When "The Cloverfield Paradox" was sold to Netflix earlier this year and made a surprise premiere after the Superbowl, I thought that it was a clever stunt, and might point to the studios coming around to doing business with Netflix again in certain circumstances. And now along comes "Mowgli," the Warner Brothers adaptation of Rudyard Kipling's "The Jungle Book," that was supposed to have a theatrical release in October. It is by far the largest and most prominent title that Netflix has acquired from a major studio so far, with several celebrity names voicing the animal characters, including Christian Bale, Cate Blanchett, and Benedict Cumberbatch.
Frankly, "Mowgli" was plagued from bad luck from the start. It's one of several recent projects trying to hit on becoming the next big franchise by rebooting classic material with modern sensibilities. After losing multiple directors, ultimately Andy Serkis was brought on to helm the project. Production delays meant that it would have to be released after Disney's adaptation of "The Jungle Book" in 2016, which was a massive hit. The marketing initially tried to paint "Mowgli" as a darker and more serious film to try and distance it from the Disney feature. However, more recent trailers have done an about face to try and appeal to families. Apparently the response to Warner's efforts haven't been encouraging.
The acquisition is being viewed as bad news for the film, an admission that Warner Bros. has no faith in a theatrical release for it. However, what I find interesting here is that Warner Bros. decided it was in their best financial interests to go to Netflix with the title. Ten years ago it would have gone straight to DVD, but the DVD market has dried up. Five years ago they might have spent millions retooling it, or simply let it crash and burn at the box office in the post-holiday winter months. Now? Warners gets to recoup some of their costs, the film won't be stuck in limbo where audiences can't see it indefinitely, and Netflix has another shiny new piece of studio-produced content for their library. The fact that it may not be any good doesn't mean that viewers won't watch it.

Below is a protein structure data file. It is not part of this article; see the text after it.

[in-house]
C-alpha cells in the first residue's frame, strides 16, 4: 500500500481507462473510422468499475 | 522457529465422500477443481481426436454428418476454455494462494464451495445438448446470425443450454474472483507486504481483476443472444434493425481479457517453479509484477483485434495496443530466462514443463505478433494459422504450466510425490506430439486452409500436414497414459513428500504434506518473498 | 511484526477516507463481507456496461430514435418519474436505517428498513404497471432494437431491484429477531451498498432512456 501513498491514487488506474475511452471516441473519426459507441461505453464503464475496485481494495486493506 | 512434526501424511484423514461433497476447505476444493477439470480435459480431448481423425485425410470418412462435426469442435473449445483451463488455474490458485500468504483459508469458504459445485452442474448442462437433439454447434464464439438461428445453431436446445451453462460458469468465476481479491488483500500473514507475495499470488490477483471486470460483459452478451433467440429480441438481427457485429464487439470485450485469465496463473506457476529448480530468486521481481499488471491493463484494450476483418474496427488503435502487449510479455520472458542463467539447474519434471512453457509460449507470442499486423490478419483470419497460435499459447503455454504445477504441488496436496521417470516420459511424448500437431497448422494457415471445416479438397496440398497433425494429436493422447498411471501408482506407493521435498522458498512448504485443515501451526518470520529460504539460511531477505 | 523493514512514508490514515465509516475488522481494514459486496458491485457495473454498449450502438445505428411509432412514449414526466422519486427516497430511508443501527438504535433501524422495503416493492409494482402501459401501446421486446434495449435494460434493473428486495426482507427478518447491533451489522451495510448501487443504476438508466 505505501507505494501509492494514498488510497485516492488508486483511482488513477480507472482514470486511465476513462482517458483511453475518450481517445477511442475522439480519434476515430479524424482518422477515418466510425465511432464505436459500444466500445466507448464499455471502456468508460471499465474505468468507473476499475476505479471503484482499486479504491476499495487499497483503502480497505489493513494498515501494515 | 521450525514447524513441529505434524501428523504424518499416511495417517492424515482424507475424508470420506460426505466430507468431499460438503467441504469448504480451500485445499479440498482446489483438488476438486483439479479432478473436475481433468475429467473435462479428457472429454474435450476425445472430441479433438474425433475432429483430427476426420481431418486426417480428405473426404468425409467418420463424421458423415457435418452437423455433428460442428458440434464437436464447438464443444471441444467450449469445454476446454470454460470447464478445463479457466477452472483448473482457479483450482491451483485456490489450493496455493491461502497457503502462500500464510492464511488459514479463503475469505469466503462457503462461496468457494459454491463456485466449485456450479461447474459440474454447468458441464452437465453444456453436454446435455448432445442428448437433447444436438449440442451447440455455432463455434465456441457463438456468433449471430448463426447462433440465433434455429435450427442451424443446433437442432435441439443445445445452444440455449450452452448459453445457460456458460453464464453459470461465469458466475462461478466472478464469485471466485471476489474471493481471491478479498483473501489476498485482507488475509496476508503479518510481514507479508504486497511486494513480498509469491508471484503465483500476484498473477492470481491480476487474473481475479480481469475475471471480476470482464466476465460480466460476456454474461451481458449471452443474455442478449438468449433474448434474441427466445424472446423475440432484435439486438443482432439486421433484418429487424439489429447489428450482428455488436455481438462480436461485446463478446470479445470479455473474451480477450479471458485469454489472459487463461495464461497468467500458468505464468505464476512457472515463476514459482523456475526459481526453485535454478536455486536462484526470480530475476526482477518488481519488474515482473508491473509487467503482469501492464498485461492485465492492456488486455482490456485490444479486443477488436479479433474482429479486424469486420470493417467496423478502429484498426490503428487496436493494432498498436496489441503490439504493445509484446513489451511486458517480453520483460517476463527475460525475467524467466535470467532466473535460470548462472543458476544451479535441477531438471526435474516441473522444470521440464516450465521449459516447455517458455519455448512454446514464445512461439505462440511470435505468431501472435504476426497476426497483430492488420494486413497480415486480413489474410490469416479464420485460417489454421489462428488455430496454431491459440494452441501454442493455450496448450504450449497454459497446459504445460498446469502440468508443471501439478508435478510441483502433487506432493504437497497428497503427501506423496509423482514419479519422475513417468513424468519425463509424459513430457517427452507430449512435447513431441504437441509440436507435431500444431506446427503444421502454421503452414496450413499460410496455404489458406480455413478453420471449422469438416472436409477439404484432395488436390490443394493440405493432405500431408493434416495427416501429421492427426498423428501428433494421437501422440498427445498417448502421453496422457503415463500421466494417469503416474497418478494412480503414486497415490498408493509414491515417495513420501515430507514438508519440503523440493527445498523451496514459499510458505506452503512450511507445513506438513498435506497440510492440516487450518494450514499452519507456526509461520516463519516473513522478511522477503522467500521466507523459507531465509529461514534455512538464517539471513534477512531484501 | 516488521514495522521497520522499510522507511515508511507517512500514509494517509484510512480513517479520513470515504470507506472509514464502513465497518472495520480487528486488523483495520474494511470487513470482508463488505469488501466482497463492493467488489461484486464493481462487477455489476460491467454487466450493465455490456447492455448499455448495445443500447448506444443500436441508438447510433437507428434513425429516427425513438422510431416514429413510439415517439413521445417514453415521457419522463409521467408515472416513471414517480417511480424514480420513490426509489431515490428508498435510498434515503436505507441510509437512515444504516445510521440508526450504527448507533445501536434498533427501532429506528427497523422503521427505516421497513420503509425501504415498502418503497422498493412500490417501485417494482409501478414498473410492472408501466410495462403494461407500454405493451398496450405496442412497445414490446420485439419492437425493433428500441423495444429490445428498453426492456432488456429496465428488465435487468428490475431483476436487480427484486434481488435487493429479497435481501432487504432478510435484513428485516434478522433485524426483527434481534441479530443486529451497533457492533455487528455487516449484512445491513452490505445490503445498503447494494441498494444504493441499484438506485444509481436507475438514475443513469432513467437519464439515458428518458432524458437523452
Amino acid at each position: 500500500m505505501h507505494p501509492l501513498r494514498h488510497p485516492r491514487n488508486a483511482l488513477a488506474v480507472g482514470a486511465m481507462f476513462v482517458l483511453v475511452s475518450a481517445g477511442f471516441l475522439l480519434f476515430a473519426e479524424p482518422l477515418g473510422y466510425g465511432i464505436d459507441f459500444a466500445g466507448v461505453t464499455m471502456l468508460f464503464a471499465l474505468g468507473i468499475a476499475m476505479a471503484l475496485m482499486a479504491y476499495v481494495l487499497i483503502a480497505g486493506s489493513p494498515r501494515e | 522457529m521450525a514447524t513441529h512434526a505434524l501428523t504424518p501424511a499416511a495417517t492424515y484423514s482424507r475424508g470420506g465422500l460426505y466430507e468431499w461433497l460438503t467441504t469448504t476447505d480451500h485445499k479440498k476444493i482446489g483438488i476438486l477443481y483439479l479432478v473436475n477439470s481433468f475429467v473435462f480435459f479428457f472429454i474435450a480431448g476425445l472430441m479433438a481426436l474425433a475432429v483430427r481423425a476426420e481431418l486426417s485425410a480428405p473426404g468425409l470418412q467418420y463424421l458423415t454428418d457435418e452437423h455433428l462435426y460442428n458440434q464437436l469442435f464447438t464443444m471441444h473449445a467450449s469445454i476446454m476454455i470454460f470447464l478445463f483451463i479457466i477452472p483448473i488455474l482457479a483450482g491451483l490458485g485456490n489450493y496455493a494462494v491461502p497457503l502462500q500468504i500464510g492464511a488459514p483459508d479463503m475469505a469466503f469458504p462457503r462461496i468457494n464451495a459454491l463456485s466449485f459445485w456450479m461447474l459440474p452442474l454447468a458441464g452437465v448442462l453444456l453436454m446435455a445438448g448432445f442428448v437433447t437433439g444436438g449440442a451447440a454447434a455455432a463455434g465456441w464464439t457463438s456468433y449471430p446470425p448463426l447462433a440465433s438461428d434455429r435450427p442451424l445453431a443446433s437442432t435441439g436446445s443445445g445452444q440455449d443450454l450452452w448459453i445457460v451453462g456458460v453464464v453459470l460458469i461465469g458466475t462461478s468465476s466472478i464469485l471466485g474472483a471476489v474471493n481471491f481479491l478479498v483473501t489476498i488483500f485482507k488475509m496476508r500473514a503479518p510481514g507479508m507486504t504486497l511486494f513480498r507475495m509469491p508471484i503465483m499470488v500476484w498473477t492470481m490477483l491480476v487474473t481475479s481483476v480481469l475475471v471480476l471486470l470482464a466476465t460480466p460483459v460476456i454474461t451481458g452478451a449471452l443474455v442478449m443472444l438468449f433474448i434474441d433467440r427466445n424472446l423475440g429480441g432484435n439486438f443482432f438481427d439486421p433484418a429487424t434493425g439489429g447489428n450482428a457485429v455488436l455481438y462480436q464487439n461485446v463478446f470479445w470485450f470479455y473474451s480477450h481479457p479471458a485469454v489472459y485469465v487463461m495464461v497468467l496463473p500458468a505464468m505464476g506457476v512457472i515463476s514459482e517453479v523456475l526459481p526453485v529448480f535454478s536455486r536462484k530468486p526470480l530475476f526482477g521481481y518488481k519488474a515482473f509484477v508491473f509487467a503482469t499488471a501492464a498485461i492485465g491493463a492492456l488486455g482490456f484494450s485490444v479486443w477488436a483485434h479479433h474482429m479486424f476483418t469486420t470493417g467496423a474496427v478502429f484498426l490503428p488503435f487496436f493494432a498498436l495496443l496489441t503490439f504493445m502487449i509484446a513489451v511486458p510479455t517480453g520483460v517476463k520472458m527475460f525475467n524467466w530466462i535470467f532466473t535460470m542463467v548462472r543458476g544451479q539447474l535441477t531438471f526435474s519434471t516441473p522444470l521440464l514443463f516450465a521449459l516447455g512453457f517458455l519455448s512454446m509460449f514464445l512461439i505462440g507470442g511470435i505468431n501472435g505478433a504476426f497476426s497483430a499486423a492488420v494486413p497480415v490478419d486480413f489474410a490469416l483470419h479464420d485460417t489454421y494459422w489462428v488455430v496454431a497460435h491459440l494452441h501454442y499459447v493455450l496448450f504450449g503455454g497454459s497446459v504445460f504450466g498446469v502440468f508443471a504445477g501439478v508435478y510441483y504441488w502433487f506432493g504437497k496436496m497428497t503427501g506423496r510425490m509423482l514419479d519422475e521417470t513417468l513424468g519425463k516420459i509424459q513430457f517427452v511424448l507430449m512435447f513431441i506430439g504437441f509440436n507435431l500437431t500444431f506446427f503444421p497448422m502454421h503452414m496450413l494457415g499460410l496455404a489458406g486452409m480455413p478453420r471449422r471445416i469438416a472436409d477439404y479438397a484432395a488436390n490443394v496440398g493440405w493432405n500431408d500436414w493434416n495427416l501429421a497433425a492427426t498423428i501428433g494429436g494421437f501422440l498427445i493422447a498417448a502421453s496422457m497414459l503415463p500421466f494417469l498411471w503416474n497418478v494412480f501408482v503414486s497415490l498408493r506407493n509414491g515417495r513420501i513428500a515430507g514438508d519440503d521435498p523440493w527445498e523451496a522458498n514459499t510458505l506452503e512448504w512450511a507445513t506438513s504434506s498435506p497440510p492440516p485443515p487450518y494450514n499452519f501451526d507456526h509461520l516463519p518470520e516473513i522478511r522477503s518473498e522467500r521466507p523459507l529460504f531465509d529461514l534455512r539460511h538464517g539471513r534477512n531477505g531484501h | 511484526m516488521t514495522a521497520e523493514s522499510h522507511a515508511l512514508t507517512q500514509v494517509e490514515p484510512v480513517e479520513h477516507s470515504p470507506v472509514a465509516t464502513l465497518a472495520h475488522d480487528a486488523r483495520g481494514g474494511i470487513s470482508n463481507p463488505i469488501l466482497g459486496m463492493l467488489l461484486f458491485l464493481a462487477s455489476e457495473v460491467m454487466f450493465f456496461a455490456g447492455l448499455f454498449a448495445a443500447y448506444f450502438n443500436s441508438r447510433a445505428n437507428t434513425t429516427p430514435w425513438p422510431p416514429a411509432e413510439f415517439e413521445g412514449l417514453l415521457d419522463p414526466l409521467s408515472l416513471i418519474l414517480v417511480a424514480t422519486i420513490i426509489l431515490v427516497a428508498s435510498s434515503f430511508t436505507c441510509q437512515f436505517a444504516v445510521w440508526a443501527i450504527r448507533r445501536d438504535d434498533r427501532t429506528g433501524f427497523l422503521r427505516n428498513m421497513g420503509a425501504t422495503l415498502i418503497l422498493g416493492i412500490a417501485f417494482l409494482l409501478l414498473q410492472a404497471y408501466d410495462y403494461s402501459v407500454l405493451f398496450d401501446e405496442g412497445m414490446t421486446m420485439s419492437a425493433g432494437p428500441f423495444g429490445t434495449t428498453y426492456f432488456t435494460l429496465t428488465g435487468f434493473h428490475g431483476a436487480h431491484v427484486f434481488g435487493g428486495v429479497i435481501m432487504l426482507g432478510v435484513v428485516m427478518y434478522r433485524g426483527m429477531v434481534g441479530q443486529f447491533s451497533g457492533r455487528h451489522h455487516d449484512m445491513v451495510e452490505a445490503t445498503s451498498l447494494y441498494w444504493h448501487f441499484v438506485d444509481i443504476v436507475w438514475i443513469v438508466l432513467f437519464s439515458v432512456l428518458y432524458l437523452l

Netflix has continued spending vast sums on content, and plans to release over sixty feature films in 2018 alone. Their Oscar slate is particularly strong this year, including films from Alfonso Cuaron, the Coen Brothers, and Paul Greengrass. Next year will see the release of the long awaited Martin Scorsese project, "The Irishman." The rest of Hollywood may not take them seriously, but I think that if they keep this up, Netflix is going to be the de facto sixth major studio, after Disney and FOX finish their merger. At this point they're simply too big and too influential to be ignored. Netflix is the default choice when it comes to online viewing.
However, it's not likely to stay that way. The streaming world has gotten much more crowded over the past few years. The biggest new challenger is Disney, which is planning to pull most of its current catalogue from Netflix after their content deal expires, and launch a major streaming service in 2019. This includes all the recent Disney, PIXAR, Marvel and "Star Wars" films, and a big slate of original films and series. Notably, a couple of projects that were originally announced to be theatrical releases, including the family comedy "Magic Camp" and the Anna Kendrick film "Noelle," will be premiering there instead.
Now, Warners doesn't appear to be interested in launching its own streaming service at the moment, though it probably could. They have a stake in Hulu, which currently has a good chunk of popular WB television shows and films available. However, Warners has also made deals to license their content to other services. HBO Now has the more recent films. Older classic films are available through Filmstruck. Warners is launching a streaming service for their DC content, but this is a pretty niche operation, featuring the edgy live-action "Titans" and animated "Justice League: Outsiders" as initial offerings.
In short, Warners making a deal with Netflix to get "Mowgli" off its hands makes sense for them. I expect this won't be the last time we see it happen either. In the streaming age, Netflix essentially has replaced the direct-to-video option, and its pockets are deep enough that it can make attractive deals. Someday Warners might go the Disney route, or another streaming service might offer a better option, but not today, in 2018.
I'm also a little worried about all these smaller films skipping theatrical runs and going straight to streaming. It really doesn't bode well for theaters, especially since MoviePass has folded. It looks like the everyone's doubling down on the tentpoles more than ever. We'd better keep an eye on that.